In a section of the memo devoted to how an item is determined to be necessary or superfluous–keeping in mind that international law says the only criteria is security–this is one of the criteria:
Implications of the product’s uses (is it used for preservation, rehabilitation or development?) with emphasis of the effect its entry has on the status of the Hamas regime.
In other words, if an item may be used for preservation, rehabilitation of development of infrastructure that could benefit Hamas in any way in the eyes of the people, it will be prohibited.
In reviewing the list of permitted items for import, you come to realize that these are the only items allowed. In other words, if an item is not on the list, it’s prohibited. So, for example, here is the list of permitted spices:
Black pepper, soup powder, hyssop, sesame. cinnamon, anise, babuna (chamomile), sage
Sorry, cumin, basil, bay leaf, allspice, carraway, cardamon, chiles, chives, cilantro, cloves, garlic, sesame, tamarind, thyme, oregano, cayenne (here’s a list I consulted of popular Arab spices). Not on the list. You’re not a spice Palestinians need according to some IDF dunderhead. And tomatoes, potatoes, cucumbers, lettuce, toys, glassware, paint, and shoes? You can forget about them too. Luxuries all, or else security threats.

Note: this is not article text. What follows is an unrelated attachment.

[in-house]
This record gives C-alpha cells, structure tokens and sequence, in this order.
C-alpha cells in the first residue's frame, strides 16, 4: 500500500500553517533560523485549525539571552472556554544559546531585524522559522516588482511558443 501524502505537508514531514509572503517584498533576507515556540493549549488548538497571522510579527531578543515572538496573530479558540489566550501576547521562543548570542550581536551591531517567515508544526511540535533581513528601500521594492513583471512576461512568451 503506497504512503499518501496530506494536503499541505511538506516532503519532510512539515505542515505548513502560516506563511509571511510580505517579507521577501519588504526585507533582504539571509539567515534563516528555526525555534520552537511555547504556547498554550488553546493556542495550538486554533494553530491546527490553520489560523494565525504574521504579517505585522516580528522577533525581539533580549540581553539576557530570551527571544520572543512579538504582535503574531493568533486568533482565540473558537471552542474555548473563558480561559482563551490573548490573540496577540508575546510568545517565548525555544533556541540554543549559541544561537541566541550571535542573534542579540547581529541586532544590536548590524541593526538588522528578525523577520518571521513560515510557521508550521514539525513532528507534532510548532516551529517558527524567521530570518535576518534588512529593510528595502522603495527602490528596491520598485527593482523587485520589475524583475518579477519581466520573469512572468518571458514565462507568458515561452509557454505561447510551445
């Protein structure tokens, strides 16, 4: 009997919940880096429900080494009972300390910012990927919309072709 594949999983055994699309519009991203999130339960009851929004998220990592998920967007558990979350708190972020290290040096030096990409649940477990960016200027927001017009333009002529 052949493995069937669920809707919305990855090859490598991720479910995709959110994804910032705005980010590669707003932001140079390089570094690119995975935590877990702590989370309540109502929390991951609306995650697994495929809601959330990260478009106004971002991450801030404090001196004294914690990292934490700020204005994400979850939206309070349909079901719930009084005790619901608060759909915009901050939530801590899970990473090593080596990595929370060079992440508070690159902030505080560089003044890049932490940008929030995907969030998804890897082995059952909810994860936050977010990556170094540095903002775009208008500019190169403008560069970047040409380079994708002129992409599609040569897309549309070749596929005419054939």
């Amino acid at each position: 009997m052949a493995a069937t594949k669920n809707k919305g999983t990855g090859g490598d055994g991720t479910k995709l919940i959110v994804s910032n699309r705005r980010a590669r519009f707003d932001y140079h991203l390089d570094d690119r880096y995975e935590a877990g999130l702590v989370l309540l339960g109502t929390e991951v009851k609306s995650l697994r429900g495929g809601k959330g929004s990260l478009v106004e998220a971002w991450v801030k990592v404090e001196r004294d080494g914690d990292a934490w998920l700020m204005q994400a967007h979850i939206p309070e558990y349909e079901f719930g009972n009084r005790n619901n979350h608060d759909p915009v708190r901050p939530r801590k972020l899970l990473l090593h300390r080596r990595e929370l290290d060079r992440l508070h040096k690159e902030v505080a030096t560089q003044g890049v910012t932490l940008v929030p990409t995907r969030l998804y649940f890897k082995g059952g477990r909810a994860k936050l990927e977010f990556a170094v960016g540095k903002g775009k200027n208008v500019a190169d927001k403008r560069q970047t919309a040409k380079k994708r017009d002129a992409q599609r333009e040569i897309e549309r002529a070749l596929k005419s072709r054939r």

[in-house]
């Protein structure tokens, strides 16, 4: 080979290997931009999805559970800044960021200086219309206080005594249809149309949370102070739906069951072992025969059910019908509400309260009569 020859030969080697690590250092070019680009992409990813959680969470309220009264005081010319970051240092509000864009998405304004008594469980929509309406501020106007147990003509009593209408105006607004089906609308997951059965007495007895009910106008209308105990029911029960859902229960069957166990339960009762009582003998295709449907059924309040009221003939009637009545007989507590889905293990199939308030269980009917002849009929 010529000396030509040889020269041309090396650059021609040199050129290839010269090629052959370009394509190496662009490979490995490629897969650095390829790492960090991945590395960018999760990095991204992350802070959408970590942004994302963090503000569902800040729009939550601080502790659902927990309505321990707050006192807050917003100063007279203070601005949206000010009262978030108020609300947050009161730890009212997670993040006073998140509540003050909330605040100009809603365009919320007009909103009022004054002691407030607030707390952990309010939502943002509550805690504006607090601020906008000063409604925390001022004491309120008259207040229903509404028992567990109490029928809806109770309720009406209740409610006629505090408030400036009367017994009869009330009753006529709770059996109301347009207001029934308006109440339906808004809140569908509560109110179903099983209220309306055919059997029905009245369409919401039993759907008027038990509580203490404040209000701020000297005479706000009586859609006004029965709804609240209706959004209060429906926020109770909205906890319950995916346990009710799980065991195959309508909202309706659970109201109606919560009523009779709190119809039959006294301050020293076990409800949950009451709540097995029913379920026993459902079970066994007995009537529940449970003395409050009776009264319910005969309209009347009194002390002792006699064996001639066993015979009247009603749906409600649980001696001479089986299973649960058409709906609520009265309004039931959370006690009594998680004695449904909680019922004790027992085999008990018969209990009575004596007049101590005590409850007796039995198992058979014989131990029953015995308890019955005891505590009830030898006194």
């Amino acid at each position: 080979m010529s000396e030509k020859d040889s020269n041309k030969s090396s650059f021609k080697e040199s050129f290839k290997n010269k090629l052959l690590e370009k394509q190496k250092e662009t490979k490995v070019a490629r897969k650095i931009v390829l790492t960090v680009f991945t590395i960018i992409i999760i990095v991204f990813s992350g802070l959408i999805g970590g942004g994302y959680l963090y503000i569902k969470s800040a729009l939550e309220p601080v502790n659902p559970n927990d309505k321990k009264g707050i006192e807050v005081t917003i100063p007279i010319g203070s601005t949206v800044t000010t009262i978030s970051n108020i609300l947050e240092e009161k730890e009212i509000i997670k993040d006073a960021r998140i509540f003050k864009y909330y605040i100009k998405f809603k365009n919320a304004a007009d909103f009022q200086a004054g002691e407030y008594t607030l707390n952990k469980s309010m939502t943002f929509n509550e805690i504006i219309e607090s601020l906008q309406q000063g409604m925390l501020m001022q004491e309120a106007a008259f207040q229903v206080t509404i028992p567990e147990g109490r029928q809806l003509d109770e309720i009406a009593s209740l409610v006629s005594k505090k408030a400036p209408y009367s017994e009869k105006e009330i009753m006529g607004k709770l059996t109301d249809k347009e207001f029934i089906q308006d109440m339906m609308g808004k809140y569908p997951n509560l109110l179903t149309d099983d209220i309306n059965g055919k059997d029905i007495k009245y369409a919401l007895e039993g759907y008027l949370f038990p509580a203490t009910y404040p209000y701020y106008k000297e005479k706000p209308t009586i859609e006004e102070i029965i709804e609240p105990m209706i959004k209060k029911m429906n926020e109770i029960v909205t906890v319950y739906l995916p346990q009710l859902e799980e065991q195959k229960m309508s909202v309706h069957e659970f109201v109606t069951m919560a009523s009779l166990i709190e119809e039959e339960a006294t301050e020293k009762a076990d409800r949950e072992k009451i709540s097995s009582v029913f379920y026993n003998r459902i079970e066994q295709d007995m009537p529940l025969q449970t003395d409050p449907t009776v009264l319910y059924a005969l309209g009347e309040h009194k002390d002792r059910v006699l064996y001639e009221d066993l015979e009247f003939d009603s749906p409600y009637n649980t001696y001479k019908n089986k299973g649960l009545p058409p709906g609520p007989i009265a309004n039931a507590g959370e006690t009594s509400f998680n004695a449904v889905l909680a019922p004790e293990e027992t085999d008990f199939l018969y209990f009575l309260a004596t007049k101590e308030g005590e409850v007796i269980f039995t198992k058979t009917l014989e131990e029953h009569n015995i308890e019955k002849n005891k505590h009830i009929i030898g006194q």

I’m displaying here the “mathematical model” by which the IDF determined whether it was allowing in too much of any particular item. The very notion that not one, but hundreds of IDF soldiers occupied all (or even part) of their waking hours implementing this insane policy adds another nail to the coffin of the Occupation. Can there be any doubt that not only is the siege immoral and illegal, but borderline insane. Grown men actually sat in office cubicles and used calculators to determine the answers to these absurd questions. It comes close to leaving one speechless.